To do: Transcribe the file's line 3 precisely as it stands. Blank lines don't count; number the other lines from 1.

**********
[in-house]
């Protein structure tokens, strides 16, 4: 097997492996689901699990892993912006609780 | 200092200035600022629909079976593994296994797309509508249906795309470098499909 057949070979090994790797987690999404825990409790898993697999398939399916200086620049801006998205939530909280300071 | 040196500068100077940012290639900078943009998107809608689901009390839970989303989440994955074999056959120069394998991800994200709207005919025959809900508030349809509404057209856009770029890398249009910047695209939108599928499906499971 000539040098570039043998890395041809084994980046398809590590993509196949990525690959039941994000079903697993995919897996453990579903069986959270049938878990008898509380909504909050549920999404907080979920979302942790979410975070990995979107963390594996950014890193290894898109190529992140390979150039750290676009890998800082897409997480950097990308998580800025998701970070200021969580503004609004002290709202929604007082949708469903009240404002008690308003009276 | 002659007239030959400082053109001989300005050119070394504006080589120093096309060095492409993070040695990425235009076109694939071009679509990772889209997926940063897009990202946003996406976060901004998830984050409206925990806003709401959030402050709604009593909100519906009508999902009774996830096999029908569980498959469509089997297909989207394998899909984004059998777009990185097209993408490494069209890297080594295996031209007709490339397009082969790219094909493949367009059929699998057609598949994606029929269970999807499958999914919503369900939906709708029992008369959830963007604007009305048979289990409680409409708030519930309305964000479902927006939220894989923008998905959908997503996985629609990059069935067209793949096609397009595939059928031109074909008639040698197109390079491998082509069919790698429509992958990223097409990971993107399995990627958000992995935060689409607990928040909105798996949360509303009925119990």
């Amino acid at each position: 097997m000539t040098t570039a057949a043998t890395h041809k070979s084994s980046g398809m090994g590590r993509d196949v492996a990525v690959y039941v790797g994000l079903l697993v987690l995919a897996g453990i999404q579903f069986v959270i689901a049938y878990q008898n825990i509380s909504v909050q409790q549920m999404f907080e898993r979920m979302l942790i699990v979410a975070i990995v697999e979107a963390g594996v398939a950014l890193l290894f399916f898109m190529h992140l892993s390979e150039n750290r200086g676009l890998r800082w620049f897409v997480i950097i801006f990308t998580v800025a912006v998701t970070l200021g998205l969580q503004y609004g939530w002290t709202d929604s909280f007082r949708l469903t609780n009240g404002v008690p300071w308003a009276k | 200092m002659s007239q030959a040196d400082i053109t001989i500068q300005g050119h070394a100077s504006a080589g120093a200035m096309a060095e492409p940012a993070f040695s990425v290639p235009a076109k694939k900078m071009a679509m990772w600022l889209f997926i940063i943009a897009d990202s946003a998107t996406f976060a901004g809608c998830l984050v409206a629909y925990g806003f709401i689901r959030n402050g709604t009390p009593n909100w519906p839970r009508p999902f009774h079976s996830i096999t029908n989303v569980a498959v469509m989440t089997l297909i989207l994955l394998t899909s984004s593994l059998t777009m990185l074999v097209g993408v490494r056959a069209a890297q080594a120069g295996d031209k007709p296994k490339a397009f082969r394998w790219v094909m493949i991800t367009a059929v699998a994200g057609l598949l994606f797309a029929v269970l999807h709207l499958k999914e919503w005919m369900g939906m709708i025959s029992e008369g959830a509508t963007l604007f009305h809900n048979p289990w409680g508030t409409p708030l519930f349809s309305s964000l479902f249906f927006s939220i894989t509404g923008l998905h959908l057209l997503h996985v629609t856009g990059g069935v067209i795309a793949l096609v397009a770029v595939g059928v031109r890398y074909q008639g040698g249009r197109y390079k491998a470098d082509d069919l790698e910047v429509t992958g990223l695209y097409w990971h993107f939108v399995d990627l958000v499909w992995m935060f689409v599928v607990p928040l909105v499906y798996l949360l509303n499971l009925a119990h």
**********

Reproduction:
């Amino acid at each position: 097997m000539t040098t570039a057949a043998t890395h041809k070979s084994s980046g398809m090994g590590r993509d196949v492996a990525v690959y039941v790797g994000l079903l697993v987690l995919a897996g453990i999404q579903f069986v959270i689901a049938y878990q008898n825990i509380s909504v909050q409790q549920m999404f907080e898993r979920m979302l942790i699990v979410a975070i990995v697999e979107a963390g594996v398939a950014l890193l290894f399916f898109m190529h992140l892993s390979e150039n750290r200086g676009l890998r800082w620049f897409v997480i950097i801006f990308t998580v800025a912006v998701t970070l200021g998205l969580q503004y609004g939530w002290t709202d929604s909280f007082r949708l469903t609780n009240g404002v008690p300071w308003a009276k | 200092m002659s007239q030959a040196d400082i053109t001989i500068q300005g050119h070394a100077s504006a080589g120093a200035m096309a060095e492409p940012a993070f040695s990425v290639p235009a076109k694939k900078m071009a679509m990772w600022l889209f997926i940063i943009a897009d990202s946003a998107t996406f976060a901004g809608c998830l984050v409206a629909y925990g806003f709401i689901r959030n402050g709604t009390p009593n909100w519906p839970r009508p999902f009774h079976s996830i096999t029908n989303v569980a498959v469509m989440t089997l297909i989207l994955l394998t899909s984004s593994l059998t777009m990185l074999v097209g993408v490494r056959a069209a890297q080594a120069g295996d031209k007709p296994k490339a397009f082969r394998w790219v094909m493949i991800t367009a059929v699998a994200g057609l598949l994606f797309a029929v269970l999807h709207l499958k999914e919503w005919m369900g939906m709708i025959s029992e008369g959830a509508t963007l604007f009305h809900n048979p289990w409680g508030t409409p708030l519930f349809s309305s964000l479902f249906f927006s939220i894989t509404g923008l998905h959908l057209l997503h996985v629609t856009g990059g069935v067209i795309a793949l096609v397009a770029v595939g059928v031109r890398y074909q008639g040698g249009r197109y390079k491998a470098d082509d069919l790698e910047v429509t992958g990223l695209y097409w990971h993107f939108v399995d990627l958000v499909w992995m935060f689409v599928v607990p928040l909105v499906y798996l949360l509303n499971l009925a119990h």